The natives of such a clime might naturally be or five years.” imagined as exempt from fear of rain as Mephisto- An American writer, whose letter appears in pheles alleges Faust, the sworn brother of the the Memorial de Rouën, describes a miracle of Devil, ought to be from fear of fire. It is their ele- mechanical science, of the “wonderful if true” ment, which they ought to know cannot harm them class. “ William Evans has resolved a problem, or theirs. Yet they are as shy of rain as a kitten of which must overturn our present system of railway dew when it first ventures abroad of a morning. and steain-boat propulsion. By means of enormous England is a land where short crops occasionally compression, he has succeeded in liquifying atmosoccur, but where the years of utter blight which pheric air; and then a few drops only of some often lay other lands desolate are scarcely known: chemical composition, poured into it, suffice to despite our frequent wet, raw, and ungenial sum- make it resume its original volume with an elastic mers, within the memory of our fathers and fa- force quite prodigious. An experiment on a large thers' fathers seed-time and harvest have not scale has just been made. À train of tweniy failed. Yet to an Englishman a wet month of loaded wagons was transmitted a distance of sixty July immediately conjures up visions of famine miles in less than an hour and a quarter--the with pestilence and bankruptcies in its train. whole motive power being the liquid air enclosed Burns was wrong when he said that they who are in a vessel of two gallons and a half measure; into “ constantly on poorlith's brink" are little terrified which fell, drop by drop, and from minute to by the sight : it is only those who are steeped in minute, the chemical composition in question. it over head and ears who become resigned to their Already subscriptions are abundant, and a society fate. It is in those to whom a chance of emerg- I is in course of formation. The inventor declares ing seems still open that the fear is strongest, to that an ordinary packet-boat may make the paswhich the thoughtless Dives and the desperate sage from Philadelphia to Havre in eight days, Lazarus are alike inaccessible. And so with Eng- carrying a ton of this liquid air. A steam-engine lishmen and the weather. Were their climate one of six-horse-power will produce that quantity in in which no corn could grow, they would never eight hours. think of crops; and were it so genial that the crops were always redundant, they would wax insensi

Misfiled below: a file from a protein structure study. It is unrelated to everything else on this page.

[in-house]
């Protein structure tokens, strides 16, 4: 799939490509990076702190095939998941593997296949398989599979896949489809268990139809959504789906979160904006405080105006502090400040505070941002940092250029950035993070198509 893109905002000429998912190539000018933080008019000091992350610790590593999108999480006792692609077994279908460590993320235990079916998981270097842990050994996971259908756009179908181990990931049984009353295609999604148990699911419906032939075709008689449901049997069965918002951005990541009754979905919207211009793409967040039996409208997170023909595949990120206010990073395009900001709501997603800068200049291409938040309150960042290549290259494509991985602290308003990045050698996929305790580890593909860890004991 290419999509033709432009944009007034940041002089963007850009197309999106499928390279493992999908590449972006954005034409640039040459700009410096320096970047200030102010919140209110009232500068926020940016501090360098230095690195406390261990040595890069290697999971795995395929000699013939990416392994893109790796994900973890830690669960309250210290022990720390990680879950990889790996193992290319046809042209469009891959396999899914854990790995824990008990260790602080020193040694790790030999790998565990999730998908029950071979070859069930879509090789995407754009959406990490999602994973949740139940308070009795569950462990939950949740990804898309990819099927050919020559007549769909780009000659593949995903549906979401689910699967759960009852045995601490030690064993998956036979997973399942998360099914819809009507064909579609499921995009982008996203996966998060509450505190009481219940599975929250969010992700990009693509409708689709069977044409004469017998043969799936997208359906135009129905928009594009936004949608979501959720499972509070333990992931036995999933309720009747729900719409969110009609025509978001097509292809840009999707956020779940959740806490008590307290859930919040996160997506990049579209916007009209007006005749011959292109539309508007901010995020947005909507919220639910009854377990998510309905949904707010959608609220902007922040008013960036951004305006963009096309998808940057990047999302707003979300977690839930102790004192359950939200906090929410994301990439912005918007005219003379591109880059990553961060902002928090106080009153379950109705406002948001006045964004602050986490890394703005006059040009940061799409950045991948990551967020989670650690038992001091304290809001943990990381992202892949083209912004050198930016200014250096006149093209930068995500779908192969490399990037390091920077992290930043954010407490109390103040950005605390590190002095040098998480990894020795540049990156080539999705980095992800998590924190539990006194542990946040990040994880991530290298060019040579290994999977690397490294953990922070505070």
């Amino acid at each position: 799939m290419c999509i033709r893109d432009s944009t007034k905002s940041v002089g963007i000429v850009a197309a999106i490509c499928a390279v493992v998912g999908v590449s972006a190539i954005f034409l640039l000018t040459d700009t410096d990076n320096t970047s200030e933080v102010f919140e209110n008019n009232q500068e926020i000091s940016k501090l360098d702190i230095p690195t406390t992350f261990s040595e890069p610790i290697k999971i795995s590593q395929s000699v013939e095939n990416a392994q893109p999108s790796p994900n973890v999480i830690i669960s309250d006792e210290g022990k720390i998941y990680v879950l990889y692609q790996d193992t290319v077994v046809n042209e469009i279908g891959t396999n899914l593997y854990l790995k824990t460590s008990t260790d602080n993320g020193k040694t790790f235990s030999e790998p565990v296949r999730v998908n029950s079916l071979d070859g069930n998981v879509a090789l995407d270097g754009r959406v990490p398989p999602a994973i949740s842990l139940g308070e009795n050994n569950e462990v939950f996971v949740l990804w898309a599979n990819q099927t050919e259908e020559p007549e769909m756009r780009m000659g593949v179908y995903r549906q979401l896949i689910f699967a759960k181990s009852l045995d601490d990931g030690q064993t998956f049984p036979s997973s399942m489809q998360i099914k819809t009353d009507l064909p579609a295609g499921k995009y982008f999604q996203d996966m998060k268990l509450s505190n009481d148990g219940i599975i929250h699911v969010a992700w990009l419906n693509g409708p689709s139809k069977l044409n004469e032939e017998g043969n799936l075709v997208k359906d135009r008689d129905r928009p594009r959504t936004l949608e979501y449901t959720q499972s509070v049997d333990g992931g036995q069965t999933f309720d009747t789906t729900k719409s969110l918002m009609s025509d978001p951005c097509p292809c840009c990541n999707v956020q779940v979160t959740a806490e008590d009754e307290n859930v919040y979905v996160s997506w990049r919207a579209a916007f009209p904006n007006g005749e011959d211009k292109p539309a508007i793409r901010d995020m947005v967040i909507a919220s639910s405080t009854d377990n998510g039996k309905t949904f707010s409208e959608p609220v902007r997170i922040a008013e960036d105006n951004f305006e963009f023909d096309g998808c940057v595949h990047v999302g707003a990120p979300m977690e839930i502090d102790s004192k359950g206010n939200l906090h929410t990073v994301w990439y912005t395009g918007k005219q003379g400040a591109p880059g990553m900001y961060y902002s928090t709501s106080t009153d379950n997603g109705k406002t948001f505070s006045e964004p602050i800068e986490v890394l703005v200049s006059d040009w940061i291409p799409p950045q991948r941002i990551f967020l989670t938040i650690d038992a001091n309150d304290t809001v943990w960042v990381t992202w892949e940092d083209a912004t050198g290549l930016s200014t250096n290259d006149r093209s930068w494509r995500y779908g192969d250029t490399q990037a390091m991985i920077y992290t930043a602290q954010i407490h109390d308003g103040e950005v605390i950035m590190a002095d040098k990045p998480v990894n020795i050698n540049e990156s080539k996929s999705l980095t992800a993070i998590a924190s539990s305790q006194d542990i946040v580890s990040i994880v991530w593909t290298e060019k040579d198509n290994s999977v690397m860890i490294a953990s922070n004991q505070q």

The Constitutionnel mentions the discovery of a ble to the blessing from sheer excess. But, living remarkable cavern near Guelma, in Africa. This in a region to which hope ever comes, and from cavern is formed in an immense calcareous rock, which fear never entirely departs, they abandon and has but one entrance, which is to the norththemselves too readily to unmanly fears. They are ward. It descends to a depth of 400 metres (the weather valetudinarians, a nation of Gratianos-metre is about a yard) below the surface of the “the wind cooling their broth blows them to an earth, by an inclined plane, the extreme length ague.”